Constructing confidence intervals for *R* is problematic because the null value lies on the boundary of the points of support for *R*. Frangakis and Varadhan recently proposed an approach for computing exact confidence limits for the seasonal relative risk derived from simulation and maximum likelihood estimation of parameters in a circular normal probability model.[19] Their approach can be adapted to estimate confidence intervals for any of the moment estimators proposed in this paper.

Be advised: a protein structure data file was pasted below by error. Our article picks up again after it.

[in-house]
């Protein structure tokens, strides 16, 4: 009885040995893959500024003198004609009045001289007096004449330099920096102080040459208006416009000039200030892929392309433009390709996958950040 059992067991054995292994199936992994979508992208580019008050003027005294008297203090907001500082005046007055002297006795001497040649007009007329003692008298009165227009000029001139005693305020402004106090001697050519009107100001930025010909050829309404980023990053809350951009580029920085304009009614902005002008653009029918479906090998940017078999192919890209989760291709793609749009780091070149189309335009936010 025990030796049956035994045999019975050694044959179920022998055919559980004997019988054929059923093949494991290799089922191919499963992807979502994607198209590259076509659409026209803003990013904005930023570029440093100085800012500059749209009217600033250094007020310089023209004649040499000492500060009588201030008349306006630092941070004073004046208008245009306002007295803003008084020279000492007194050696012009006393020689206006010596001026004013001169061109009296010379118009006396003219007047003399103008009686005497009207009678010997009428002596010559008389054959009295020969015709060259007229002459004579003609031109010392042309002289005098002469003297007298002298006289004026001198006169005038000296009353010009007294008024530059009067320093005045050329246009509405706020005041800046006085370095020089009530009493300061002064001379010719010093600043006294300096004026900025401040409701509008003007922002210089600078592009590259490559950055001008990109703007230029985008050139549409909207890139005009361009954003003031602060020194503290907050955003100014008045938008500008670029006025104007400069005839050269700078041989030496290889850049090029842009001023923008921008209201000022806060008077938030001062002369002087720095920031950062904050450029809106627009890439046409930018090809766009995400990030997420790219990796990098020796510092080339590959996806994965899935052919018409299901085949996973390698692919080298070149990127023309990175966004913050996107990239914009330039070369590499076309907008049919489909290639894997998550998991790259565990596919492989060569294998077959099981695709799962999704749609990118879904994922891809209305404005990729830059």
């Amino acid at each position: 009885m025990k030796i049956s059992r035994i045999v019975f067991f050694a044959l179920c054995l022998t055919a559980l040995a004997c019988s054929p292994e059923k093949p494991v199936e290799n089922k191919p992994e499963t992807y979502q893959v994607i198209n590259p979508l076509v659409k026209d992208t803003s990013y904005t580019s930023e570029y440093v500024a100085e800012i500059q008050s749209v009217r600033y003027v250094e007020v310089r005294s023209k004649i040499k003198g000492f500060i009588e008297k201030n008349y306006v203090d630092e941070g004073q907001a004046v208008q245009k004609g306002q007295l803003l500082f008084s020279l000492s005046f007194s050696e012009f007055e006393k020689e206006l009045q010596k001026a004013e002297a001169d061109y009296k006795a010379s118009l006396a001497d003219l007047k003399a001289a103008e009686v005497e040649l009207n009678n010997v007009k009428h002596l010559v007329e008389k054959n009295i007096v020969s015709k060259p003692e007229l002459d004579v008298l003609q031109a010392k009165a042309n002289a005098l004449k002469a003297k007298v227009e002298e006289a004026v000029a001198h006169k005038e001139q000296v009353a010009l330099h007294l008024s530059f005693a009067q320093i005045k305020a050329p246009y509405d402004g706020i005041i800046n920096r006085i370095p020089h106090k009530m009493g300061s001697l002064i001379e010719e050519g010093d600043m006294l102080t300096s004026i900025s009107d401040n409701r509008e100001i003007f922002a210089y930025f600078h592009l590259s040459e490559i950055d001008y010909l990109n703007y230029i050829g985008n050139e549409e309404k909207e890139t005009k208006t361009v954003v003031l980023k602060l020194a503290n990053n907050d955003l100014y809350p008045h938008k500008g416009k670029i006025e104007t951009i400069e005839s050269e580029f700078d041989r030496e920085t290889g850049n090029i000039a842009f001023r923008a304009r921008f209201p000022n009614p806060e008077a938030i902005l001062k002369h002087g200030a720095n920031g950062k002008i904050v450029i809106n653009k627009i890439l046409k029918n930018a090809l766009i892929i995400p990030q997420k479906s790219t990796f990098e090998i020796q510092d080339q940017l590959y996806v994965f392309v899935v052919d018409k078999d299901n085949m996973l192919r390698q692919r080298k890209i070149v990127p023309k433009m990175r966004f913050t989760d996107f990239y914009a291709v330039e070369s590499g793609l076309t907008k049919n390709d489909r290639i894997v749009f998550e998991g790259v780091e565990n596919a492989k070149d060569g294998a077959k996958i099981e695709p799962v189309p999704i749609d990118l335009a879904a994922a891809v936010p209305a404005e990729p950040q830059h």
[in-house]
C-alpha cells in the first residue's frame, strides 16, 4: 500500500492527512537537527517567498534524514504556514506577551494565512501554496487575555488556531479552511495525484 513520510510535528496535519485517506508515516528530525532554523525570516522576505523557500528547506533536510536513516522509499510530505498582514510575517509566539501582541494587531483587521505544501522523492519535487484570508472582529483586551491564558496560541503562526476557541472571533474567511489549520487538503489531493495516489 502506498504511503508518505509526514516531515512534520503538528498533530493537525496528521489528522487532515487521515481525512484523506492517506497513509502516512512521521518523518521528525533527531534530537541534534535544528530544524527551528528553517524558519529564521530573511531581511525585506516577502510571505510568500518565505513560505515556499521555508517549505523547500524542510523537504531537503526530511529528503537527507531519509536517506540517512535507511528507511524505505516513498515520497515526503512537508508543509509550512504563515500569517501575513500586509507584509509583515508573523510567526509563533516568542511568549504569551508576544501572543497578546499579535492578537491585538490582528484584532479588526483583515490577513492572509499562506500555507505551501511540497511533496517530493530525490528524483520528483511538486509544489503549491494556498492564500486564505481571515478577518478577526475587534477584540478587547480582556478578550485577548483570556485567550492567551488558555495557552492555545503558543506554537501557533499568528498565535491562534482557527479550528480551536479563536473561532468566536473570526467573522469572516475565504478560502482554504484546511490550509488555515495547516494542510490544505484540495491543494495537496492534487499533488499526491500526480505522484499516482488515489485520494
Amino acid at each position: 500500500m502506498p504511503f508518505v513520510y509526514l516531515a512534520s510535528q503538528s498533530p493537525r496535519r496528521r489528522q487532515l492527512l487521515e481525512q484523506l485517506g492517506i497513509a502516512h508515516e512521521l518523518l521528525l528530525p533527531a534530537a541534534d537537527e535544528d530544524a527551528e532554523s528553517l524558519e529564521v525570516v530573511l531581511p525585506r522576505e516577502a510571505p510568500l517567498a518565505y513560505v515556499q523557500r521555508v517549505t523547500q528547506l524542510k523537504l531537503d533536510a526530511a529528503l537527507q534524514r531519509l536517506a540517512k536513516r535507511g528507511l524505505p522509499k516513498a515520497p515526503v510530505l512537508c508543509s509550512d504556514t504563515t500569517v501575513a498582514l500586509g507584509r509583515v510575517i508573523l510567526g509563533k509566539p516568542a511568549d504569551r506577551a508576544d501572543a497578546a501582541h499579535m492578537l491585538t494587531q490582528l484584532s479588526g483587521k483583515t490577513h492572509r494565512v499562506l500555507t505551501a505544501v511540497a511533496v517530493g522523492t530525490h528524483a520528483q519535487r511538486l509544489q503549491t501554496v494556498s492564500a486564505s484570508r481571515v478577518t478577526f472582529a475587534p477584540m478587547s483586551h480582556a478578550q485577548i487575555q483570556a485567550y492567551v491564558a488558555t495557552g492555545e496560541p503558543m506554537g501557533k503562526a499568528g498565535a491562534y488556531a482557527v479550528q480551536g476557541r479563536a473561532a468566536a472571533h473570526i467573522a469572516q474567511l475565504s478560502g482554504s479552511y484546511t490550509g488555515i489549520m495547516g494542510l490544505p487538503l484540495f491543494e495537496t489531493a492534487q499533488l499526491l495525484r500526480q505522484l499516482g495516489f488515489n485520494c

The approach involves finding the roots of the function *h*(*R*) = |$\widehat{R}$ - *R*| - *q*(*R*; *α*), where *q*(*R*; *α*) is the 1 - *α* quantile of |$\widehat{R}$ - *R*|. Note that *q*(*R*; *α*) depends on a particular estimator, although we do not make this explicit in the notation. The lower confidence limit is either zero or the value of the smaller root, whichever is larger. The upper confidence limit is the value of the larger root. Since *q* cannot be expressed in closed form, it is estimated via simulation. For a given value of *R*, data are simulated from the probability model and |$\widehat{R}$ - *R*| is computed for each simulated data set. In the simulation, the parameter *φ* can be held fixed at its estimated value. The value of *q*(*R*; *α*) is then estimated by taking the empirical 1 - *α* quantile of the simulated values of *q*. The roots of *h* can be found by using an iterative algorithm.